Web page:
Reforming public sector procurement to open opportunities

Written by Colin Marrs on 25 May 2014 in Opinion
Opinion

The costs of UK public sector procurement processes are among the highest in Europe – Pedro Paulo asks whether new EU reforms will make life easier.

Small and medium-sized businesses have long felt unable to compete in UK public sector procurement competitions due to a focus by government on awarding monolithic contracts to huge multinational companies.

A package of new procurement directives recently agreed by the European Parliament is, however, set to change this situation, aiming to help EU member states cut the administrative burden and increase opportunities for SMEs to participate.

It is hoped that the introduction of a standard “European Single Procurement Document” will simplify the bidding process and make it significantly easier for SMEs to bid for public sector contracts.

 Based on self-declaration, this document means that only the winning bidder will need to provide original documentation, a move which the European Parliament estimates will reduce administration by more than 80%.

In addition, the new directives will see public sector bodies required to break large contracts into smaller lots, which should not only make them more accessible to SMEs but also save them up to 60% of current bidding costs.

There has been support for these reforms from the UK government, which is working towards seeing a quarter of government spend with smaller business by 2015, and has been delivering measures to encourage greater overall involvement by SMEs in public sector procurement.

Time-consuming and expensive

Gatewit recently commissioned a report by the Centre for Economics and Business Research (CEBR) to investigate the current state of public sector procurement, and its findings offer a clear demonstration as to why these new directives would be welcomed by SMEs hoping to compete against larger firms for government contracts.

According to the report, the average cost of a UK procurement competition in the public sector is £45,200 which, at 90% re expensive than the EU average of £23,900, makes it the highest in the European Union.

At £1,260 per tender, 58% higher than the EU average of £800, the UK is also one of the most expensive countries in Europe for public sector bodies to attract bids from potential suppliers in a competitive process. Only Denmark, Norway and Italy record higher costs.

CEBR’s report also revealed that the UK’s public sector procurement process takes 53 days longer than the EU average, a fact that’s highly likely to contribute to the high costs of the overall process.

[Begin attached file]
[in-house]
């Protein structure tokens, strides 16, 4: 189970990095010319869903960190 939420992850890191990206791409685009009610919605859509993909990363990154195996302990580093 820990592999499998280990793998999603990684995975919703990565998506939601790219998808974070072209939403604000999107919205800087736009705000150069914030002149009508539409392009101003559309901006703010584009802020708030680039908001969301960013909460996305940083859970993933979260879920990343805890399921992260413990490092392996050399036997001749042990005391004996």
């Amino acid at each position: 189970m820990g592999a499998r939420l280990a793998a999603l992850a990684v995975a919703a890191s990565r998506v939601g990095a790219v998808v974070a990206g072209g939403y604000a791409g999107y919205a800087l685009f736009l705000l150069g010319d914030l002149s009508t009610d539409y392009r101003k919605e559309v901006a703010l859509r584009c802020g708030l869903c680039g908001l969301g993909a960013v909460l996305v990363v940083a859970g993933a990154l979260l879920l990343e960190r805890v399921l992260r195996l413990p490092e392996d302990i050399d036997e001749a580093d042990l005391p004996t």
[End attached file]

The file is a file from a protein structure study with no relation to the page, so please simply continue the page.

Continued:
Reasonably reluctant

Figures such as these make it clear why a number of businesses in the private sector can feel less than enthusiastic about the prospect of tendering for public sector contracts.

The barriers to entry presented by these high costs and timescales can be particularly prohibitive to smaller businesses who might find themselves without the resources required to take part in the competition.

This means then that tenders are being submitted by a limited pool of businesses, with only larger companies able to participate, leaving the public sector with a restricted and, potentially more costly, choice of potential suppliers.

Despite these factors however, UK public sector procurement competitions are still attracting more bids than their average European counterpart.

 In order to maintain this, and to increase value and efficiency for both buyers and sellers, businesses should welcome the new directives from the European Parliament as a positive step towards increasing competition and ensuring better value for the public sector by reducing the expense and complexity of the procurement process.

Opening doors

The launch of its CloudStore platform for public sector IT procurement in 2012 saw the UK government taking steps towards helping SMEs to take part in competitions for large contracts.

A new mandate from the EU Commission that comes into force in 2016 could further improve the situation, with European public sector organisations being required to adopt e-procurement technology for all purchasing.

This particular mandate is designed to make purchasing and bidding processes faster and more cost-efficient, and is predicted to deliver savings of around £30 billion.

Of course, over the next couple of years a number of small and medium businesses will have their first taste of the public sector procurement process thanks to the opportunities offered by the new directives.

It’s worth considering therefore that, although the size of the requirements may be lessened due to the reform, these companies will still be expected to invest a significant proportion of time, money and resources in all bids being made.

It’s likely though that, despite this, these same small and medium businesses are highly likely to welcome any reforms that offer them a way into the public sector procurement process.

What is clear from the CEBR report is that the public procurement process in the UK is currently far too expensive and time-consuming.

But, by broadening the competitive pool and reducing the barriers to entry for small and medium businesses, these new directives from the European Parliament could be exactly what’s needed to improve the process and deliver greater value to both sellers and buyers alike.

Pedro Paulo is chief executive of ICT supplier Gatewit

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